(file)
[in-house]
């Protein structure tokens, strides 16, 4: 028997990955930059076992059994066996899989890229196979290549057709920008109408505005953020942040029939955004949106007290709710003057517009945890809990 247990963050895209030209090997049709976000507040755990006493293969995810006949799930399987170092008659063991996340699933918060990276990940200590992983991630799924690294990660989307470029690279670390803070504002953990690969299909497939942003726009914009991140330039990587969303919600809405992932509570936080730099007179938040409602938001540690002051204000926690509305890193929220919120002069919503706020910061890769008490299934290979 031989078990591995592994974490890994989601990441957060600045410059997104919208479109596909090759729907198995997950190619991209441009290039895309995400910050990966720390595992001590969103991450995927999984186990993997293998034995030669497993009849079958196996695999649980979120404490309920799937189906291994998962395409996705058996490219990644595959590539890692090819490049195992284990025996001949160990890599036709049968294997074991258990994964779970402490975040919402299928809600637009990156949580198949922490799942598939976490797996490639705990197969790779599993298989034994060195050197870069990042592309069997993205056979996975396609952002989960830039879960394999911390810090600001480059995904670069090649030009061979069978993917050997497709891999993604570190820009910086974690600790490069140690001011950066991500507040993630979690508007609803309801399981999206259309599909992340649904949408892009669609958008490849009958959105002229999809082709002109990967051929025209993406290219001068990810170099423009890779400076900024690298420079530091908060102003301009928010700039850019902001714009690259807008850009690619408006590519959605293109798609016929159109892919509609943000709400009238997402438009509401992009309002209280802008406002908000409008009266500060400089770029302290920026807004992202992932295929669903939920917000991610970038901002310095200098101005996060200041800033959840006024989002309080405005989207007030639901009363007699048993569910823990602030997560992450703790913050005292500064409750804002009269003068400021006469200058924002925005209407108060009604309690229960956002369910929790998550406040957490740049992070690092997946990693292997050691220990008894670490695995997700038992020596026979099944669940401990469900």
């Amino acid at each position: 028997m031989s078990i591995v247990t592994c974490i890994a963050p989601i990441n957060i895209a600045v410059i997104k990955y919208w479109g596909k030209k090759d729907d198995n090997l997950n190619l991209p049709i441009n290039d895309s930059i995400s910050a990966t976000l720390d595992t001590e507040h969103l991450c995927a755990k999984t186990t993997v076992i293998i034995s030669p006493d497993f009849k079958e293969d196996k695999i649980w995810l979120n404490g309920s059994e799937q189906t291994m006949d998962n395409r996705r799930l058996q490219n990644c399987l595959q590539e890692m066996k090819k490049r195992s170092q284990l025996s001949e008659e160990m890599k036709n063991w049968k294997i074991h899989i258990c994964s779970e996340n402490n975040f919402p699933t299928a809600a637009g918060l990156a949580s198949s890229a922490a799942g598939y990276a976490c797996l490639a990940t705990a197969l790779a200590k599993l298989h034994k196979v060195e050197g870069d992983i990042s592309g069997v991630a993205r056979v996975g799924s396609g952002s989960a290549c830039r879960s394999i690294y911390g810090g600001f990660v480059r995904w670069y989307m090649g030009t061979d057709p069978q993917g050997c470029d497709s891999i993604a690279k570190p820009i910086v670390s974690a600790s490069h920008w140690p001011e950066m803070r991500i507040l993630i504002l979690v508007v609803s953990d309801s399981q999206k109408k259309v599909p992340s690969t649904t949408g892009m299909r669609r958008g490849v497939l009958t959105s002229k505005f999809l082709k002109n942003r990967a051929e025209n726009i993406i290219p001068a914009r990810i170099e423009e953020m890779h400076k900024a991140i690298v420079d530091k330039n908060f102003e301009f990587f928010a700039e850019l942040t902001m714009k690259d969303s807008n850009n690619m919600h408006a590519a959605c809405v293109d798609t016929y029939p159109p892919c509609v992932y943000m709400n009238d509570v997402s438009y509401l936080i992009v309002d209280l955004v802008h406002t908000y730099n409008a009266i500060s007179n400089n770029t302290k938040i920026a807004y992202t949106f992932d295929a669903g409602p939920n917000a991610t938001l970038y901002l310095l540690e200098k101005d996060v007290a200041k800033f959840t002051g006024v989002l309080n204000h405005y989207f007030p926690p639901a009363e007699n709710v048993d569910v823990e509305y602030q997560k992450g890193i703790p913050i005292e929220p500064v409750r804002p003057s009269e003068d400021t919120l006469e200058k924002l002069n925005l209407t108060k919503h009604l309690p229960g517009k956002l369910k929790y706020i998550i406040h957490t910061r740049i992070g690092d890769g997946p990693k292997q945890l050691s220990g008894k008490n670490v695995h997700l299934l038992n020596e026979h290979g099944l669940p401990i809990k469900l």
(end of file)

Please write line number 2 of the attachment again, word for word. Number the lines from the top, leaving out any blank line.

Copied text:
């Protein structure tokens, strides 16, 4: 028997990955930059076992059994066996899989890229196979290549057709920008109408505005953020942040029939955004949106007290709710003057517009945890809990 247990963050895209030209090997049709976000507040755990006493293969995810006949799930399987170092008659063991996340699933918060990276990940200590992983991630799924690294990660989307470029690279670390803070504002953990690969299909497939942003726009914009991140330039990587969303919600809405992932509570936080730099007179938040409602938001540690002051204000926690509305890193929220919120002069919503706020910061890769008490299934290979 031989078990591995592994974490890994989601990441957060600045410059997104919208479109596909090759729907198995997950190619991209441009290039895309995400910050990966720390595992001590969103991450995927999984186990993997293998034995030669497993009849079958196996695999649980979120404490309920799937189906291994998962395409996705058996490219990644595959590539890692090819490049195992284990025996001949160990890599036709049968294997074991258990994964779970402490975040919402299928809600637009990156949580198949922490799942598939976490797996490639705990197969790779599993298989034994060195050197870069990042592309069997993205056979996975396609952002989960830039879960394999911390810090600001480059995904670069090649030009061979069978993917050997497709891999993604570190820009910086974690600790490069140690001011950066991500507040993630979690508007609803309801399981999206259309599909992340649904949408892009669609958008490849009958959105002229999809082709002109990967051929025209993406290219001068990810170099423009890779400076900024690298420079530091908060102003301009928010700039850019902001714009690259807008850009690619408006590519959605293109798609016929159109892919509609943000709400009238997402438009509401992009309002209280802008406002908000409008009266500060400089770029302290920026807004992202992932295929669903939920917000991610970038901002310095200098101005996060200041800033959840006024989002309080405005989207007030639901009363007699048993569910823990602030997560992450703790913050005292500064409750804002009269003068400021006469200058924002925005209407108060009604309690229960956002369910929790998550406040957490740049992070690092997946990693292997050691220990008894670490695995997700038992020596026979099944669940401990469900």